This weekend I’m heading for Boiling Springs, S.C., to join one of the many TEA party events that will be taking place around the country July 4.
I received inquiries and interest from people involved in several of the events that are taking place; so why Boiling Springs?
Because organizers there did not shy try to discourage me from presenting what I believe to be the true and essential message about the crisis the United States now faces. I believe it’s a crisis that goes beyond Obama and his determination to drive America over the cliff of socialist self-destruction. It goes beyond the willingness of self-serving elites to plunge generations of Americans into enslaving national debt that will hollow out both our economic strength and our liberty. I cannot talk about the crisis that grips us today without reference to the collapse of moral principle and national character that lies at the root of it.
The vote that severed colonial America’s ties to Great Britain occurred on July 2, the day the Continental Congress adopted Richard Henry Lee’s resolution that “these United Colonies are, and of right ought to be, free and independent States, that they are absolved from all allegiance to the British Crown, and that all political connection between them and the State of Great Britain, is, and ought to be, totally dissolved.” On July 4, therefore, we do not commemorate that fact of our nation’s Independence but the adoption of the Declaration of Independence, the document in which Congress set forth the principles, facts and circumstances that justified an action everyone understood to be an irrevocable commitment to war with the British.
Though grievances involving economic interests were partly responsible for the anger and resentment that fueled the push toward rebellion, the Declaration focused rather on the moral principles of right and justice as the basis for a decision that could only be sustained by force of arms. They knew better than to pretend that material damage can make sense of a decision that would probably result in the destruction of their material goods, and great loss of physical life.
The moral principles they articulated, beginning with the self-evident truths of God-ordained human equality and natural rights, have been the basis for just about every advance in self-government and human dignity achieved in the course of America’s history.
Unfortunately, while pretending to care deeply for the plight of oppressed and unjustly abused humanity, the elites of our day are actually implementing an agenda that explicitly rejects the moral premises set forth in the Declaration. The premise of moral equality that requires that every human life be treated with equal respect has given way to a specious pursuit of material equality, though it require the sacrifice of millions of innocent lives along the way. The promotion of the so-called right to child murder prepares people to accept this calculus of death, which ultimately has Obama describing a system of government-controlled health care in which elderly people will be neglected and ultimately discarded on account of their physical frailty, rather than loved and respected for the real though intangible treasure of their spirit and moral character.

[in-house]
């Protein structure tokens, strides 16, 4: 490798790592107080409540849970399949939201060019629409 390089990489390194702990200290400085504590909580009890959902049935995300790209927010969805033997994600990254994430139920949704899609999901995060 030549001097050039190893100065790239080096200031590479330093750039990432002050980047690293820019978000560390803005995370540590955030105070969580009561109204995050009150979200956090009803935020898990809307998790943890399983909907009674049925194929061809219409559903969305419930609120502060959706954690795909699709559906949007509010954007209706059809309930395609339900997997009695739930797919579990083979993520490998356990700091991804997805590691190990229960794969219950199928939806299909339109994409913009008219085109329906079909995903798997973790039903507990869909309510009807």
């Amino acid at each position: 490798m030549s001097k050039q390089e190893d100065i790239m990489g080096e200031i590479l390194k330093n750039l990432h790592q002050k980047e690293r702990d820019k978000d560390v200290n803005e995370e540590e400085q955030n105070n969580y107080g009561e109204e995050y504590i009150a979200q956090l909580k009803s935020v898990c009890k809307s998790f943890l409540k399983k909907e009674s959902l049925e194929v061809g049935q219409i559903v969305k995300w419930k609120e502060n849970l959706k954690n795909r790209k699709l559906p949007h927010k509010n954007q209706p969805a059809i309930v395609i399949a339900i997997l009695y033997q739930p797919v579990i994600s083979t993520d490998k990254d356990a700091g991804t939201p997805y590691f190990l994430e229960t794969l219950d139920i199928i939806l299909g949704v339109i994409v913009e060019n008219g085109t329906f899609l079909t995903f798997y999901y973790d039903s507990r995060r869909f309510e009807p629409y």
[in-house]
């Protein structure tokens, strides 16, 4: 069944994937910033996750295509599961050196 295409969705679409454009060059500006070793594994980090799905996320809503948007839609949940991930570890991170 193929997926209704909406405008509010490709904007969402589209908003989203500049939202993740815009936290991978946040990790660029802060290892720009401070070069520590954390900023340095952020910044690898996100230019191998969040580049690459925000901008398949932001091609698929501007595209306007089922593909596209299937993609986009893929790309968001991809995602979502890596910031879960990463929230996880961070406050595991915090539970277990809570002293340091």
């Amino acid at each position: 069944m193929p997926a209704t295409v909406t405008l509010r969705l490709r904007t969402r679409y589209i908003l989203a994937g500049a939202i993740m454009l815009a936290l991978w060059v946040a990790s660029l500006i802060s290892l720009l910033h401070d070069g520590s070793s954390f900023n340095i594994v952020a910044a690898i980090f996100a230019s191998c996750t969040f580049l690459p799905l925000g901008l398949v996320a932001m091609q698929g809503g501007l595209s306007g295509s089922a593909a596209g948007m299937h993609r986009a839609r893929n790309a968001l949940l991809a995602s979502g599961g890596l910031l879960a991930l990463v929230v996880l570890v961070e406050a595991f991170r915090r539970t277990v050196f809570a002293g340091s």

Things have come so far that efforts to drive the moral perspective from our political discussions now extend across the divide that supposedly separates the Republican and Democratic parties. I was sad to learn that many of the people who expressed discomfort with the moral tenor of the message I feel obliged to deliver about the current crisis of our republic are Republicans, and purported conservatives. They apparently believe that any focus on the moral priorities will interfere with prospects for making political gains against the Obama faction.
I thank God that the people responsible for America’s bid for independence didn’t share this obtuse indifference or hostility toward the moral perspective. Thanks to their wisdom, ideas of justice and moral right kept a place throughout America’s history. They provided a vital counterweight to the temptations of greed and ambition arising from the prospects of enormous wealth and power so often encountered as the New World yielded up its natural riches to the ingenuity of advancing science and technology.
Where sin abounds, there does grace more abound, the apostle tells us. I believe the moral principles of the American Declaration of Independence were the result of just such Providential grace. It’s a shame that even many of those who today profess to be concerned about the precipitous moral decline of our nation, and who claim to understand its connection to the economic and political crisis we face, seem to have so little faith in the provision of common sense and spiritual discernment that God continues to make for us.
Faith would lead them to try the hearts of our people on every occasion, offering the perspective of moral principle whatever the pundits and political consultants say about its unpopularity. Like us, the American founders lived during a time when supposedly worldly-wise thinkers developed philosophies that rejected God and moral ideas in favor of reliance on purely material passion and self-interest. Yet they invited the nation to revere and celebrate the moral truths that justified their claim to freedom. If we mean for liberty to survive the crisis of our day, shouldn’t we do likewise?